Unfortunately, Beau is a cat who was not affected by Feliway though we’ve had many friends who have solved behavioural issues with it. Again, speak to your vet about this product to see if it may be a good fit for your household.
YOU’VE UPSET ME / YOU’RE IGNORING ME
Every so often we’re not the best pet parents we can be and we get our little ones angry or upset at us. So what do our cats do? Well, sometimes cats will take out their anger on cardboard boxes, our couches or sometimes even our skin.
Similar to anxiety and stress it’s important to make sure that we are aware of what the caused of the anger or upset is to ensure we do not repeat our behaviour in hopes of appeasing our cats.
At the end of the day, it’s important to remember that we live our cat’s houses and not the other way around ;).
A number of times destructive behaviours are linked to owners not paying attention to attention-seeking cats. Now, that’s not to say that you should begin paying attention to your cat and rewarding them for their destructive behaviour, as that will cause more issues, it does, however, mean that you should make sure that you are playing with your cat regularly.
If your cat needs too much attention or is young, consider getting them a playmate. Now, that being said, getting your cat a playmate is not going to solve all behavioural issues, however, it will make sure that your cat has a partner to help burn off some of that extra energy they have built up inside of them.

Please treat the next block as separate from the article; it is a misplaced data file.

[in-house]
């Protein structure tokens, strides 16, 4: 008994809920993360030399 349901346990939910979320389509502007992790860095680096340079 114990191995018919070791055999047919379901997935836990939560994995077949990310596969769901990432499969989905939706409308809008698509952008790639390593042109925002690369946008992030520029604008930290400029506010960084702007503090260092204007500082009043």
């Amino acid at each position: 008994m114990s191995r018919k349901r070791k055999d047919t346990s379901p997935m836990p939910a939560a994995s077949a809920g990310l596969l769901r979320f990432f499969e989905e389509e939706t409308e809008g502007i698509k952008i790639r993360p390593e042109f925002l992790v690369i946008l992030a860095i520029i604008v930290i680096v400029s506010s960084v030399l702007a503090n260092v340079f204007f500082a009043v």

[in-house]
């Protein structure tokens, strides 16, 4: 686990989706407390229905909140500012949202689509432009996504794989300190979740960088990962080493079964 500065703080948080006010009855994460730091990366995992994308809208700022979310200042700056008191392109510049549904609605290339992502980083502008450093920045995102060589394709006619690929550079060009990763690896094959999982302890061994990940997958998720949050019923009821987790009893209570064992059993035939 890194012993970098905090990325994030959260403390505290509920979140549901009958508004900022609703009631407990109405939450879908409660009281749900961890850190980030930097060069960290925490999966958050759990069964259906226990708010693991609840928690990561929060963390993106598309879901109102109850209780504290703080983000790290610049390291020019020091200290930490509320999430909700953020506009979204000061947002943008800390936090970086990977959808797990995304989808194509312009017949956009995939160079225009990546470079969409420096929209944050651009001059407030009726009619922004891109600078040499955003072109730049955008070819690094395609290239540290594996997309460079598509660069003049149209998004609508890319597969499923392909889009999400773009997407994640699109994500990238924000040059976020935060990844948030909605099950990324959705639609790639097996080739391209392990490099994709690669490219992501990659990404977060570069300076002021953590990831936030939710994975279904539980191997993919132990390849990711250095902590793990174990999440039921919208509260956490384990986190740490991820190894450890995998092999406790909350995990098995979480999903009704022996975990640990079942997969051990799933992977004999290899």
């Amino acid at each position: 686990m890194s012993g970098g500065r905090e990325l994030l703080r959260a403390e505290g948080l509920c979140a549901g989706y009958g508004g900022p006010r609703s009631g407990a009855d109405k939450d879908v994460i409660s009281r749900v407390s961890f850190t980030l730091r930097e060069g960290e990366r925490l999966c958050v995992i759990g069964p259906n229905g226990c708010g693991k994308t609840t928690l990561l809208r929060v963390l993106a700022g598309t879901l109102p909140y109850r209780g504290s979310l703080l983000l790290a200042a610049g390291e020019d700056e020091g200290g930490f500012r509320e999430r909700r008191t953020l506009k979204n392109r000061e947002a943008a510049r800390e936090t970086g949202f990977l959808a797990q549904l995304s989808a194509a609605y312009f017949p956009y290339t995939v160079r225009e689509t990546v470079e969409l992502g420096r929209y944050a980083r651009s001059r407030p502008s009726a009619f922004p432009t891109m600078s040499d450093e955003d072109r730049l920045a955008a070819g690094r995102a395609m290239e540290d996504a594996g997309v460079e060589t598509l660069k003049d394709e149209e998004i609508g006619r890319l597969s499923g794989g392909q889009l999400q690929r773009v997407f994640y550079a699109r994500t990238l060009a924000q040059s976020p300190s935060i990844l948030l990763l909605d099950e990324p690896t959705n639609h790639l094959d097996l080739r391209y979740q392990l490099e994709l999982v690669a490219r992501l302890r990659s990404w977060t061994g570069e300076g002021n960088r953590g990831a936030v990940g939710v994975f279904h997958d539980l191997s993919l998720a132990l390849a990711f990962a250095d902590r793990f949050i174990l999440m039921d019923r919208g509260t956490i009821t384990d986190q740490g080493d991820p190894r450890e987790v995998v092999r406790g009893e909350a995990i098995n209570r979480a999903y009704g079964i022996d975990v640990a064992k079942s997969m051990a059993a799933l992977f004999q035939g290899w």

HOW DO I STOP MY CAT FROM CHEWING CARDBOARD
When deterring a cat from a specific behaviour it is important that you do not scold your cat by yelling or hitting them. You may, however, be interested in getting yourself a deterrent spray or compressed air that makes a hissing sound. I would recommend against blow horns or other loud deterrents as they can traumatize a cat.
Alternatively, you can also train your cat with a clicker or by snapping your fingers close to them. You can also begin teaching your cat specific commands like “uh-uh” or “tsk” although you’re going to want to make sure that their deterrent word isn’t a word you commonly use or their name.
I personally prefer sounds to words just so I can make sure that I’m not freaking out my cat by mistake by using a similar sounding word to their “deterrent word.”
Though chewing and ripping up cardboard boxes is often harmless, it is a form of destruction you’re going to want to keep your eye out on. This is especially true for cats over the age of 3 who may be dealing with dental diseases.
In general, it’s a good idea to keep track or keep a log of your cat’s behaviours to see if there are any patterns and if ever you have any further questions to approach your vet with them.
So, pet parents, I’m curious how many of your cats chew on cardboard? What did the reason end up being? Let me know in the comments below!